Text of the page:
You Can Dance!

Well let me just say that saving a ballet company has never been so much fun! Last night's emergency gala fundraiser performance, Dance United, thrown together in three weeks flat, was an extraordinary evening of dance and community involvement. The audience was a who's who of arts supporters, and the dancers were, in a word, amazing.

Bodyvox founder Jamey Hampton emceed the event, and reminded audiences what a watershed moment this really was for the company and for the arts in Portland. He reported that the ballet was $690,000 toward their $750,000 goal, so it appears that the immediate crisis will soon be over and that the ballet can begin rolling up its sleeves to do the hard work of presenting the 2009-2010 season while bringing down the organization's accumulated deficit of approximately $1 million. The organization will be about 28% smaller next year, but I don't think any of that will be evident to audiences, and lots of little things are taking place behind the scenes to help reduce the organization's operating expenses, including concessions recently made by the PCPA to reduce the user fee (basically a ticket tax) from $1.50 to 50 cents per ticket for all three major users (the ballet, symphony and opera) for the next few years. (PCPA also donated the hall for last night's benefit.) Many folks are anxious for an announcement regarding the fate of their somewhat controversial lead executive, Jon Ulsh, so that's something to keep an eye out for this summer.

But enough on the administrative details. Let's talk dance.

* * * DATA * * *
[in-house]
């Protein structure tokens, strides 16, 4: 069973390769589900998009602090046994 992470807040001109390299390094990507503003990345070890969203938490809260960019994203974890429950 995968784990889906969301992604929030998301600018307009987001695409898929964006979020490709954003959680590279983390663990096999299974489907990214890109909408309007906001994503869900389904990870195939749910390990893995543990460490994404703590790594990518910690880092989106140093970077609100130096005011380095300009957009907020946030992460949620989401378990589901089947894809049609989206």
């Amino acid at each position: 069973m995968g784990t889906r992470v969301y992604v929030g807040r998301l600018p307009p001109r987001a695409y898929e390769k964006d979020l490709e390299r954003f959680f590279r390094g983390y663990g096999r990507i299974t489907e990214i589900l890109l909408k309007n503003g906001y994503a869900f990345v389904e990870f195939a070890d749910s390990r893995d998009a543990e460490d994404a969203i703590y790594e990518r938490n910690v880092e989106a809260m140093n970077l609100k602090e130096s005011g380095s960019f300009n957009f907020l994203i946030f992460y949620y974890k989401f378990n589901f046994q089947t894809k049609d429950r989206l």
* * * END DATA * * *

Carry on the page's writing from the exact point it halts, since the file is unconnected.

The program opened with OBT's "Vertiginous Thrill of Exactitude," which was a little short on exactness for my taste, but the costumes were fun. (Is that being too harsh?) John Michael Schert of the Trey McIntyre Project was brilliant in a short excerpt of some Peter, Paul and Mary in "Leatherwing Bat." Bodyvox performed third with their lovely, haunting Victorian fantasy, "Falling for Grace."

Ballet West gave us a beautifully performed pas de deux from "White Swan," followed by Aaron Rogers who represented the Joffrey Ballet fantastically with his "Aria," which was visually intriguing as he danced in and out of his mask. More visual stimulation followed in the form a silly little Linda Austin Dance number, performed by David Bragdon, Peter Bragdon, Scott Bricker, Peter Ames Carlin and James Harrison with fish on their heads. This dance provided a light interlude before OBT returned to the stage with a pas de deux from "Almost Mozart." Here, the heart and soul of OBT shone through brilliantly -- Alison Roper and Ronnie Underwood were exquisite. Absolutely exquisite.

New York City Ballet took the stage to close the first act, and let me tell you. What. A. Treat. Their "Tarantella" was as energetic and athletic and flawless as a person could ever ask for. Dancers taking flight. I've heard it said that OBT is a Balanchine company, and at first I thought they were only referring to the style of Nutcracker they present. I'm still not quite sure exactly what it means, but if this is ballet and if this is Balanchine then I want a permanent box seat. Even if I have to fly to The City for every performance.